Character and the Conduct of Life: Practical Psychology for Everyman

By William McDougall | Go to book overview

CHAPTER IX
Character and Happiness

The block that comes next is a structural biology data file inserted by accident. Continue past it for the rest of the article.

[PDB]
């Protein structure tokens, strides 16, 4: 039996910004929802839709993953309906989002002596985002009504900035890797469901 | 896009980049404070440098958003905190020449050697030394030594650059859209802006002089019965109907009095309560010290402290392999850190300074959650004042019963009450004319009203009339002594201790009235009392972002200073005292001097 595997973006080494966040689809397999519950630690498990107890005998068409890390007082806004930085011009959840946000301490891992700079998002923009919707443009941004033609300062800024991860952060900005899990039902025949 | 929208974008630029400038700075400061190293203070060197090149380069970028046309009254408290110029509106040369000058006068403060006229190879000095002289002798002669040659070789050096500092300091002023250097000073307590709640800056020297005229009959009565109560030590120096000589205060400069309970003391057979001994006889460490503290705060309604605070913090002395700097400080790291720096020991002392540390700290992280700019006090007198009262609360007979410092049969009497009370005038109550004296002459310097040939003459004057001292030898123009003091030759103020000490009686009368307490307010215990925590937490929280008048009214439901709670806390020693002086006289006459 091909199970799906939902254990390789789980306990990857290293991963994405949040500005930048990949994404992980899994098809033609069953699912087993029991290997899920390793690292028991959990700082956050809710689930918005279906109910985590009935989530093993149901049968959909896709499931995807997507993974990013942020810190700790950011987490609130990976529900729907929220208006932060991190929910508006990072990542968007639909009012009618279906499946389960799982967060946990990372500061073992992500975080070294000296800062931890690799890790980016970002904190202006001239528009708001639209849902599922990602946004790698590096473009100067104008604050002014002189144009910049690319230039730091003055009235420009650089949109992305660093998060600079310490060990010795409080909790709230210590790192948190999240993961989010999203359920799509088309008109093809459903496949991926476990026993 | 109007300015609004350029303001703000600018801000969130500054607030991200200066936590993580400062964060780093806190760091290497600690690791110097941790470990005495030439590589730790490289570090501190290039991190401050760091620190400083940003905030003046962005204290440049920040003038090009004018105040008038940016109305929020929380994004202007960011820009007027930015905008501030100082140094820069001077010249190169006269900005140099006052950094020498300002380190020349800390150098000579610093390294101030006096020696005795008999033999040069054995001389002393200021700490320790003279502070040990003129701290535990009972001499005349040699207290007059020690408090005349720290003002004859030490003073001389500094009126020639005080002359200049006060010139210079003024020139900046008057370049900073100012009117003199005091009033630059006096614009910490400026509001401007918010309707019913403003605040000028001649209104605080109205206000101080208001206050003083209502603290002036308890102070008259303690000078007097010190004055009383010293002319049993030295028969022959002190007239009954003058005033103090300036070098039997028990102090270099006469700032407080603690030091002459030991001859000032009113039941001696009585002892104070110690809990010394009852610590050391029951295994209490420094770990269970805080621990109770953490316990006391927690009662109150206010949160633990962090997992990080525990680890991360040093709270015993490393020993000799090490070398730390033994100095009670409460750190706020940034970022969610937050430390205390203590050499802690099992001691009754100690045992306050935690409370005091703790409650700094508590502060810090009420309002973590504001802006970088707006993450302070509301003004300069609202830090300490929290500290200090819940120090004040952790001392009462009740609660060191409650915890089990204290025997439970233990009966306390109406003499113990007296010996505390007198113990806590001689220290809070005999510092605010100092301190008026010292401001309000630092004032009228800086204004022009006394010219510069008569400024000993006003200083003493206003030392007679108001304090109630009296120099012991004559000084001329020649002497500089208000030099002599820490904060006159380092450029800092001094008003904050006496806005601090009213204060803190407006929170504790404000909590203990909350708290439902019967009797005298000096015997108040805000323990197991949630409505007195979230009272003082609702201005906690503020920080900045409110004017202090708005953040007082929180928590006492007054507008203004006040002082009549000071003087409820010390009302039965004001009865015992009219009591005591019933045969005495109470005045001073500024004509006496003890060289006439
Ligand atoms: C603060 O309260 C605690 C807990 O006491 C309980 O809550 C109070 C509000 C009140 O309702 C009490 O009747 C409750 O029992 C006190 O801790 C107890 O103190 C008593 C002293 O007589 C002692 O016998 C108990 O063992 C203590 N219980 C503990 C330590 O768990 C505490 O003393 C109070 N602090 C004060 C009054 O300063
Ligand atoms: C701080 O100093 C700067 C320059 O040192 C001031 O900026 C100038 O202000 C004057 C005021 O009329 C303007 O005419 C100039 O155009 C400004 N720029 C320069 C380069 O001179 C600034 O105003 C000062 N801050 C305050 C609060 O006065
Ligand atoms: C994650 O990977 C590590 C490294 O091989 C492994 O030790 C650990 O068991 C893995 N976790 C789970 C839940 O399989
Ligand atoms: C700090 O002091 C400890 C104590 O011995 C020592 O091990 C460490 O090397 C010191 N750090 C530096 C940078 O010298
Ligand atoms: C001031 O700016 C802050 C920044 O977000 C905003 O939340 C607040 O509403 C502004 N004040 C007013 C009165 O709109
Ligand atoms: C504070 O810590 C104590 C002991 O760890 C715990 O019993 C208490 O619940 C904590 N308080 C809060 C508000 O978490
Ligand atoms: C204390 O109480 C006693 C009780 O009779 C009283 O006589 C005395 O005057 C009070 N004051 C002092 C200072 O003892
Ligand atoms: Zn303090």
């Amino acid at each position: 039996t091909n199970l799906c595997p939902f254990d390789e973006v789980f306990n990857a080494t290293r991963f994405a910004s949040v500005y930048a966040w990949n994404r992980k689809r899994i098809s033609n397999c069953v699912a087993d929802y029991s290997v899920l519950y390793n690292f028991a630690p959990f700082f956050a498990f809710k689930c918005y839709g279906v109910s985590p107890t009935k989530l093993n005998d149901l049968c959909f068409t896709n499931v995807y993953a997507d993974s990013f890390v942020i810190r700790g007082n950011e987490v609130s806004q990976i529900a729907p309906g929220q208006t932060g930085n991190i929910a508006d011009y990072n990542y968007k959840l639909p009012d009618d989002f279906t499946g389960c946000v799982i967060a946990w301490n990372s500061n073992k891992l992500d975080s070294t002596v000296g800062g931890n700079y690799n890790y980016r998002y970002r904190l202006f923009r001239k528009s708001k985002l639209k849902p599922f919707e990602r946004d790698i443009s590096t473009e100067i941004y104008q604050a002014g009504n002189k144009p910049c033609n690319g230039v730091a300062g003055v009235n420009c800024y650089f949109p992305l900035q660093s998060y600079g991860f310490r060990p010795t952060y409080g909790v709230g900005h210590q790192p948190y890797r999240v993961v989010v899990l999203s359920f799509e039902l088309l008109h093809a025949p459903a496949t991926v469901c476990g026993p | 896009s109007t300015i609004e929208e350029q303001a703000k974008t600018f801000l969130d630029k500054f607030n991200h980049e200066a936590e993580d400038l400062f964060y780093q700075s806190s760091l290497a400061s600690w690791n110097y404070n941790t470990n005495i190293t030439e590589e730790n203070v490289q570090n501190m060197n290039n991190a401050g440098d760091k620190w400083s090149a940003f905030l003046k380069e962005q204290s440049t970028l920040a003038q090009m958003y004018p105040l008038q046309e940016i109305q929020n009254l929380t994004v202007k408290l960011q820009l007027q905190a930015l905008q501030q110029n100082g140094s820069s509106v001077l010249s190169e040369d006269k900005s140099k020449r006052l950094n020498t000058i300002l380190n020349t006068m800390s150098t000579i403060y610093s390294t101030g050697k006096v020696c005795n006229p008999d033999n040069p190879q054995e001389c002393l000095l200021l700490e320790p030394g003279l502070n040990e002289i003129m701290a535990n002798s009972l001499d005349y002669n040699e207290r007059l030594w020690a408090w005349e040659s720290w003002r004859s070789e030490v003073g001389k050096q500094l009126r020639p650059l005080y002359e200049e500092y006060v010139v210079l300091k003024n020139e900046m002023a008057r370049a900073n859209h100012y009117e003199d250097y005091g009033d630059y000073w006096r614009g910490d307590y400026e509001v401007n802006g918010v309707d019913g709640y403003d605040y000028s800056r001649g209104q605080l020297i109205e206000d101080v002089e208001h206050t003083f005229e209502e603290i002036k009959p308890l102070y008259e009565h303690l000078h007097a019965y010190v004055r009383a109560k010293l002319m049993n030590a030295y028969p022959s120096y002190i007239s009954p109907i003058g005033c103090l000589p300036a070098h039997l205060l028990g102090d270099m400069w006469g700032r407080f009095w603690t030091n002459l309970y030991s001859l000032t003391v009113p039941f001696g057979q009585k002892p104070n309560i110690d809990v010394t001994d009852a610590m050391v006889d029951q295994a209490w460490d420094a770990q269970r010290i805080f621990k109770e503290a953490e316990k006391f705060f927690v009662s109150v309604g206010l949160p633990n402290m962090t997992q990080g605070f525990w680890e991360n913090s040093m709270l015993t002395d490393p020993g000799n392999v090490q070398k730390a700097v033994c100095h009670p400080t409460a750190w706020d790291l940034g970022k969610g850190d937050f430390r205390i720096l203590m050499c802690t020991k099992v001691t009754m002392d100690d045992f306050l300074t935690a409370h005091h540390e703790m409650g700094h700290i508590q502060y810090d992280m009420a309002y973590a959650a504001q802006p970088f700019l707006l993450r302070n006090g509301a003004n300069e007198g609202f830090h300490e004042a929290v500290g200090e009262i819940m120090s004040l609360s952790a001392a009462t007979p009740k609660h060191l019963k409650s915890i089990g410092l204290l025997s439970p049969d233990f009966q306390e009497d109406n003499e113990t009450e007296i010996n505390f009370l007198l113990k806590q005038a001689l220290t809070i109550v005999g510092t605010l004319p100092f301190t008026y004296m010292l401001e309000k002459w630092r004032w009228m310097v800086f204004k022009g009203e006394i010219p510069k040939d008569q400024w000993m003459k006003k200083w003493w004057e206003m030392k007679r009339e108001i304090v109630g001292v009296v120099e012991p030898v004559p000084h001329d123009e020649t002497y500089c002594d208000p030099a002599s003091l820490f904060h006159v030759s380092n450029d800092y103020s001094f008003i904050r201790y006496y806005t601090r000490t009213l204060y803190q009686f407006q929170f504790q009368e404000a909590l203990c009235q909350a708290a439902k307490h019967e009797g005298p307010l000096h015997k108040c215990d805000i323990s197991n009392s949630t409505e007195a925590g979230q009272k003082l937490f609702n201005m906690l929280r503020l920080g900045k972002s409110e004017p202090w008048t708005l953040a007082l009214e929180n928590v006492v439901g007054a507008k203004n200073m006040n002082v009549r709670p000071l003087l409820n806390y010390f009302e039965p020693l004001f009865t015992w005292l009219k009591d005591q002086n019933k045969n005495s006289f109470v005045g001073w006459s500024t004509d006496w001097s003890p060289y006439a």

IT is generally agreed that it is reasonable and right to desire to be happy; that we ought to be happy, if we can, not only because happiness is a desirable state of mind in itself, but also because it diffuses itself, tending by simple contagion to make happier those with whom we come into contact. We need not stop to enquire whether those philosophers are right who represent happiness as the chief good, and the production of happiness as the proper aim and final purpose of all moral action. I, for one, would rather define that final purpose and chief aim as the production of nobility of character; yet, though I would rather have men noble than happy, if the nobility were incompatible with happiness, we fortunately are not confronted with any such hard choice. In a decaying and morally degraded society there would be such incompatibility; but in our modern world the moral tradition is so far developed and respected that happiness tends to accrue to those who achieve nobility of character. I do not assert that nobility of character is the surest road to happiness or brings the greatest happiness. Quantitative estimates and comparisons of degrees and intensities

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